The life of an athlete consists of ups and downs. A slap in the face once in a while keeps me sharp and focused. The taste of gold stimulates my hunger for ever greater achievements. And a new rainbow jersey from the season of 2013 is utterly magnificent.
I felt pretty bamboozled at the beginning of the 2013 season. Several breaks due to sickness through the winter and a long break due to a viral infection right before the start of the season had set me back a lot. It didn't exactly help matters when I took a spill in Sørmarka (Stavanger) a few weeks before the first World Cup race and broke a few of my ribs. A half-hearted race and illness still present in my body was the only contents in my baggage when the World Cup circus began.
It was a shock to start the race in Albstadt at the very front, and then to be overtaken by so many other riders as the race proceeded. Thoughts of quitting a race hardly ever enter my mind, but this race was unbearably painful for my whole body! Every part of my body was just screaming out for a bit of mercy. Everything was agonizing. Luckily there was also a tiny small voice in the back of my head that kept saying to me, again and again, that this was exactly the type of beating I needed in order to advance another step.
I rolled over the finish line as number 21 that day and felt completely thrashed from head to toe. The following weekend, however, I was fighting for one of the top five positions in the World Cup at Nove Mesto, but I met the wall a bit during the final round and ended up as number 10. Still, this was a fantastic improvement for me, and a confirmation that things were now on the move.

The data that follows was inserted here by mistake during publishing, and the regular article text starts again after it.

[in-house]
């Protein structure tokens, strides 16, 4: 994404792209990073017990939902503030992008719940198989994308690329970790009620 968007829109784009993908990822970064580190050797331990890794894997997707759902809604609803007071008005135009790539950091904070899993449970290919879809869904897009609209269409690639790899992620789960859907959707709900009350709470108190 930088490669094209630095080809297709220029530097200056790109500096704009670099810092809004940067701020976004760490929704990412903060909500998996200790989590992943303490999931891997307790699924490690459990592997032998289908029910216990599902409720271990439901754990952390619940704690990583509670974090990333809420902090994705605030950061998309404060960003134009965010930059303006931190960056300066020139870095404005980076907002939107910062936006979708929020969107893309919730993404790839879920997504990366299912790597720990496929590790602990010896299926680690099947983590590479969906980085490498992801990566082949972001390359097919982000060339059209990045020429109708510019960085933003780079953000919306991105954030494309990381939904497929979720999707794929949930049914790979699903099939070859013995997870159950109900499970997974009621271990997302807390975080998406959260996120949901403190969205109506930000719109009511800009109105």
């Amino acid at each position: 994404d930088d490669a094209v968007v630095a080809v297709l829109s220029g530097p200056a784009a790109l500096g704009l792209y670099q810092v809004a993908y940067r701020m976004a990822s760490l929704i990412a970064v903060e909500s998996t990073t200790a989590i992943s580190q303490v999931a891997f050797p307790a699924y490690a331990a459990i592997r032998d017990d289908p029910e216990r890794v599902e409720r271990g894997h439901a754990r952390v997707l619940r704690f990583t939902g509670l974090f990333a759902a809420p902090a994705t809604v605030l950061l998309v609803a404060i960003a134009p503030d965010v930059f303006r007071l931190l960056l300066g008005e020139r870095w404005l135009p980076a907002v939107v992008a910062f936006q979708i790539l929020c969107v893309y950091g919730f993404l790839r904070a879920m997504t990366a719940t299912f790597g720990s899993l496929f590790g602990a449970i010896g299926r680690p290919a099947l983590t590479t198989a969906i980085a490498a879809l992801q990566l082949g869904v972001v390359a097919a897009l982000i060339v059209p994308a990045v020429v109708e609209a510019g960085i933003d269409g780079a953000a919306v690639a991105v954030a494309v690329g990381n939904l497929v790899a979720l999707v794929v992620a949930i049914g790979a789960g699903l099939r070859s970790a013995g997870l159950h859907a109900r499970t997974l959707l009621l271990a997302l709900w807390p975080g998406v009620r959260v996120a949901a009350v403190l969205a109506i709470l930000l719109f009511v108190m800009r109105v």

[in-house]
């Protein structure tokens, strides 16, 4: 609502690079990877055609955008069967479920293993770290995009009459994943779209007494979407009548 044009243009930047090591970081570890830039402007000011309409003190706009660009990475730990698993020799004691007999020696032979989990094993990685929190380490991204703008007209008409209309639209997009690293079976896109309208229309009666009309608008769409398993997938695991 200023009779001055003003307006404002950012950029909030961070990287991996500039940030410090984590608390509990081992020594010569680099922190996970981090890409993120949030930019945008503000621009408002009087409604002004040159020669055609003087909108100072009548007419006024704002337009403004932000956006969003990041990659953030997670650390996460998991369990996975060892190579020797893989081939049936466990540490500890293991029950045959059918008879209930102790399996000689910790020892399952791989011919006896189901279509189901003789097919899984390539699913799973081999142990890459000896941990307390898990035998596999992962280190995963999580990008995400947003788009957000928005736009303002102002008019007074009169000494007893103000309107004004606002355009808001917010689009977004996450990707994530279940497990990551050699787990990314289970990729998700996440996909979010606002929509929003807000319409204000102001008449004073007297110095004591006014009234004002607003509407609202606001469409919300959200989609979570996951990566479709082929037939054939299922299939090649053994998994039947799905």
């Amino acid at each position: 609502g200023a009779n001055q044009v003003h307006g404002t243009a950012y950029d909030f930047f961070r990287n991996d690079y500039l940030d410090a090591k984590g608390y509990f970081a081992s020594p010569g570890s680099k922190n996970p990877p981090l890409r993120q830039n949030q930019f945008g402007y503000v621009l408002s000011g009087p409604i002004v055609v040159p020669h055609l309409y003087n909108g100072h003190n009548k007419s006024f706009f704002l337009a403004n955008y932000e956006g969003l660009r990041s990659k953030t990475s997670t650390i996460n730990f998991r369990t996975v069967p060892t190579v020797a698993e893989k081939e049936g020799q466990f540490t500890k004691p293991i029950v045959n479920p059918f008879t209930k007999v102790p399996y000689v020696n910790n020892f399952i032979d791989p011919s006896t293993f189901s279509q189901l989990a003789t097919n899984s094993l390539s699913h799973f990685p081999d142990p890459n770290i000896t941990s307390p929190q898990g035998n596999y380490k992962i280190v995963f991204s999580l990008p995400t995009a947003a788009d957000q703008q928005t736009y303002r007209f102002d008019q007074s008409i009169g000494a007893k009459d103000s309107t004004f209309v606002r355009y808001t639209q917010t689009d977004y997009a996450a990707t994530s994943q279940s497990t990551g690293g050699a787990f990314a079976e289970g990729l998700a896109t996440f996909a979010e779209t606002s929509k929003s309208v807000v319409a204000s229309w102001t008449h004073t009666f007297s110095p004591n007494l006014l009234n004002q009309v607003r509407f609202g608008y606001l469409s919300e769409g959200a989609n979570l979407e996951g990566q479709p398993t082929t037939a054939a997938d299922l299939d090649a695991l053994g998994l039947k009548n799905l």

Our plans for the period were already laid, from that point to the marathon world championship race on the 29th of June, five weeks later. Now we had the certainty we had been hoping for, after a rather heavy start to the season.
It's quite easy to maintain focus and to make all the right decisions each day when the world championships are only five weeks away, and when one simply can't afford to make a single mistake if one wants 100% success on the day in question.
I could have written many pages about the last two weeks of preparation before the world championships last year, but we don't have time for that here and now. We managed to ride several sections of the race track during the 14 days we spent at Kirchberg and also rode in the mountains around Kitzbühel. We spent time reviewing tactics, choosing tires, testing air pressure, and going through our focal points for the race itself, etc.
When I lined up at the start on Saturday morning, June 29th, I was tense, nervous and very ready for the challenge that I was now programmed to complete, and it was truly an unforgettable day.
The season and the way onwards, from this fantastic world championship gold medal and a new rainbow jersey, started with some great weeks of training in Livigno with steadily improving physical condition. I took part in the French Cup finals in Meribel (which will also host next year's World Cup finals) two weeks before the cross country world championships in South Africa , and I felt that practically everything was as it should be, despite legs which were pretty chockablock after many weeks of hard training. From then on, the main focus was to be rest and restitution.
A whole lot of sickness
But I ended up having a completely different type of rest than I had hoped for. It all started with a sore throat a few days before leaving for Pietermaritzburg, and then a full-on infection of the sinuses after arriving in South Africa. This naturally resulted in a pretty bad experience in the world championships, and I had to make do with taking part in the World Cup finals at Hafjell with a rather rusty motor two weeks after that.